Molybdenum-containing enzymes catalyze basic metabolic reactions in the nitrogen, sulfur, and carbon cycles. With the exception of the nitrogenase cofactor, molybdenum is incorporated into proteins as the molybdenum cofactor that contains a mononuclear molybdenum atom coordinated to the sulfur atoms of a pterin derivative named molybdopterin. Certain microorganisms can also utilize tungsten in a similar fashion. Molybdenum-cofactor–containing enzymes catalyze the transfer of an oxygen atom, ultimately derived from or incorporated into water, to or from a substrate in a two-electron redox reaction. On the basis of sequence alignments and spectroscopic properties, four families of molybdenum-cofactor–containing enzymes have been identified. The available crystallographic structures for members of these families are discussed within the framework of the active site structure and catalytic mechanisms of molybdenum-cofactor–containing enzymes. Although the function of the molybdopterin ligand has not yet been conclusively established, interactions of this ligand with the coordinated metal are sensitive to the oxidation state, indicating that the molybdopterin may be directly involved in the enzymatic mechanism.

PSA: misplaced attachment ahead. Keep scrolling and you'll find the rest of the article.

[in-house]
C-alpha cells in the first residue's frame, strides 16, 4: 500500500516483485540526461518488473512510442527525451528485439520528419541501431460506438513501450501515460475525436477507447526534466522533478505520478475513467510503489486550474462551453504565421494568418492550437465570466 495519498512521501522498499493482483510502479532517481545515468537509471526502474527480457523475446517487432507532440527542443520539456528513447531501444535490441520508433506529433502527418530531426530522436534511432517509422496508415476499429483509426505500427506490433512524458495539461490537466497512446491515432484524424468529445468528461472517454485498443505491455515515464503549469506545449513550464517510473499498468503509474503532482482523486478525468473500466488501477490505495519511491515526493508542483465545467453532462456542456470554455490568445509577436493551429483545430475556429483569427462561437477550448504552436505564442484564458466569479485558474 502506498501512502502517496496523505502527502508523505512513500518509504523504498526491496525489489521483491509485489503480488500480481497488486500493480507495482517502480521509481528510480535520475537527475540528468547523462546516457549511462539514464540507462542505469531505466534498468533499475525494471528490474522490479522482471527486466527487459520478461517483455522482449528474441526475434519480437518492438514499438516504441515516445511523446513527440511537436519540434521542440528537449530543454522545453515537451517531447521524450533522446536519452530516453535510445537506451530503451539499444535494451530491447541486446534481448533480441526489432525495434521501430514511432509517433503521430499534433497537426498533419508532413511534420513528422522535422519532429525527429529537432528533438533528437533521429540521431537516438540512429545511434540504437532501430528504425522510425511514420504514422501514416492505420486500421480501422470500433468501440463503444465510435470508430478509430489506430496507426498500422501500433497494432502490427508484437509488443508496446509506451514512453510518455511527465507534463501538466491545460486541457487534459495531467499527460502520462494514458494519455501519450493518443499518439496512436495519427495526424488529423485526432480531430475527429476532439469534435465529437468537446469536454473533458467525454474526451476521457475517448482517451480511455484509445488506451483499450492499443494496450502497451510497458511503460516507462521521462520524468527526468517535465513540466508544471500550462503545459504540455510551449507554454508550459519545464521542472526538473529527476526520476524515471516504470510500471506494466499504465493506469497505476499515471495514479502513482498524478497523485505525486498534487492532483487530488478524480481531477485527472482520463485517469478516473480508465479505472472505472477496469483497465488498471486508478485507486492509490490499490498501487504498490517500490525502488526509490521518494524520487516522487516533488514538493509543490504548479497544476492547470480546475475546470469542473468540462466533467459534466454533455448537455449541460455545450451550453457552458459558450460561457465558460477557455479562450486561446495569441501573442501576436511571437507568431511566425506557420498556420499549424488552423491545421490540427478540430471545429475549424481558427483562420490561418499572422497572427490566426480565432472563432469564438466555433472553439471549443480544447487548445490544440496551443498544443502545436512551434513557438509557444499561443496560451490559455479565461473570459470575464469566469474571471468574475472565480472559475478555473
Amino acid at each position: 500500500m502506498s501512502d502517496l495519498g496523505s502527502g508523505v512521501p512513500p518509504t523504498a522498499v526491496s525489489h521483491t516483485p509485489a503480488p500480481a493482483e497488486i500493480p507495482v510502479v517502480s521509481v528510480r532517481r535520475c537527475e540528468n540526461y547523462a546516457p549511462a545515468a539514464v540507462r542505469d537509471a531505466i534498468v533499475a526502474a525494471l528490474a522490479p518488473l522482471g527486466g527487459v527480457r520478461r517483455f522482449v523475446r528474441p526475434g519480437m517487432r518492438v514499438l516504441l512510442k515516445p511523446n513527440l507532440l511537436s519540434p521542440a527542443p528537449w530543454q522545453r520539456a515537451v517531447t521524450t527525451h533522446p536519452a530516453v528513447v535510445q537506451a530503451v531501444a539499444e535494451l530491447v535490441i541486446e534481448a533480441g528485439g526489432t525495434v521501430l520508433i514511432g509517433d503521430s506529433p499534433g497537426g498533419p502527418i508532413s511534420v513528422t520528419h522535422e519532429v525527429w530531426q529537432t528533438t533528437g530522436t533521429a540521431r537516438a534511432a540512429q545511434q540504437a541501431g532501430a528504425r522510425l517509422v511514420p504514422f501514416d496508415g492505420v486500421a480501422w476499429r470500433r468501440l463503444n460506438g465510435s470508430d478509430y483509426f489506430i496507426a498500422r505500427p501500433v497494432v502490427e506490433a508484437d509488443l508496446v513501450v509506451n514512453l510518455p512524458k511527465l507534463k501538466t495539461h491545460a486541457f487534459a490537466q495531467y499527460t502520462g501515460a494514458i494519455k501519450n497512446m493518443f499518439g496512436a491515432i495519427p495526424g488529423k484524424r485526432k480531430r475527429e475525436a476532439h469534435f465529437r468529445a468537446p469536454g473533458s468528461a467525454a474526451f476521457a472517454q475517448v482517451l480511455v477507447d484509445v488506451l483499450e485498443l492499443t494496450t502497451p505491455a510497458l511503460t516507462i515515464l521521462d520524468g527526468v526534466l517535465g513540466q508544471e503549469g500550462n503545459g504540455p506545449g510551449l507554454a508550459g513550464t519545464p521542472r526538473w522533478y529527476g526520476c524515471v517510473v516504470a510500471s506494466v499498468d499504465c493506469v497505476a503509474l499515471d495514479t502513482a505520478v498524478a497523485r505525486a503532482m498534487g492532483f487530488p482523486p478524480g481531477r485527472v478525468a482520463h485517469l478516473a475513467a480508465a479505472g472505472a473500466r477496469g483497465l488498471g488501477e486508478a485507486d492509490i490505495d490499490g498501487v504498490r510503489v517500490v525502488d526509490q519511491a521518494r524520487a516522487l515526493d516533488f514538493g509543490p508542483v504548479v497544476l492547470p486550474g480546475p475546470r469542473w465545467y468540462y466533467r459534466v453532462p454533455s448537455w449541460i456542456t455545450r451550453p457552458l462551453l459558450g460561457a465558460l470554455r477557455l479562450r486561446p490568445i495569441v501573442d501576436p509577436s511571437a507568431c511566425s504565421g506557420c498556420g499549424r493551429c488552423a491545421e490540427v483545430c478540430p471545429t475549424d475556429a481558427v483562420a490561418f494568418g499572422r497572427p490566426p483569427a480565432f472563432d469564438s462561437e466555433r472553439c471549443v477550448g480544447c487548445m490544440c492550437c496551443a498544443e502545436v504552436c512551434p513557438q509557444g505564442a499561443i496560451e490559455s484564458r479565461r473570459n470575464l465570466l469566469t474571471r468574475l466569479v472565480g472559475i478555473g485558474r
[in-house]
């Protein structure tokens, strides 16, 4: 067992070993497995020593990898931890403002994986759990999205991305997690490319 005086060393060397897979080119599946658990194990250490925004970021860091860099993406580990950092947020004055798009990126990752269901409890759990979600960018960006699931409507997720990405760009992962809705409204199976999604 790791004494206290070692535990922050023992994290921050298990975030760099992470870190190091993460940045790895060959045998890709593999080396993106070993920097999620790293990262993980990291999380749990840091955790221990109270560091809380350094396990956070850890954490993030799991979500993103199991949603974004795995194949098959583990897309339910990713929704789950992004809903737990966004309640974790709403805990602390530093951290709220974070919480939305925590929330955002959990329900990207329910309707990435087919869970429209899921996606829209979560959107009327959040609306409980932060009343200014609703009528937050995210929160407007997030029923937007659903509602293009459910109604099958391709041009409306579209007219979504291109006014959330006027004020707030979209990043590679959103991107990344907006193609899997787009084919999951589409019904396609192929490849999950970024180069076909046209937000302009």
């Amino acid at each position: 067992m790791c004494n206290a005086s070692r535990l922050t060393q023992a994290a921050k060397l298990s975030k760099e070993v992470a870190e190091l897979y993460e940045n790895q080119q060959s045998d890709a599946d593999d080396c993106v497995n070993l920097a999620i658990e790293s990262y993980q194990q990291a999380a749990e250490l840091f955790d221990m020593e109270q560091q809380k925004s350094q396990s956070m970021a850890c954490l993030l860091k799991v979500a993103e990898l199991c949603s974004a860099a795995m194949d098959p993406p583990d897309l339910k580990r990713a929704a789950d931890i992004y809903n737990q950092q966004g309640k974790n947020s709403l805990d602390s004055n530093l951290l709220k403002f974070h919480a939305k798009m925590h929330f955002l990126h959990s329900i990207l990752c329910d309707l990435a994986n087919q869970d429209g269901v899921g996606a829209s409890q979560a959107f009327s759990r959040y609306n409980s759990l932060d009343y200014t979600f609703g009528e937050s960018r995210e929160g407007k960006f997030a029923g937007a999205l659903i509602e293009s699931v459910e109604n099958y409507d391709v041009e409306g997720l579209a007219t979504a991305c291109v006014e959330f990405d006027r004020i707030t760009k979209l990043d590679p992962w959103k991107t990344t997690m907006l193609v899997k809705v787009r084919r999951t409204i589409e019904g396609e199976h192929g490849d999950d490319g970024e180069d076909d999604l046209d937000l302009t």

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  • Article Type: Review Article
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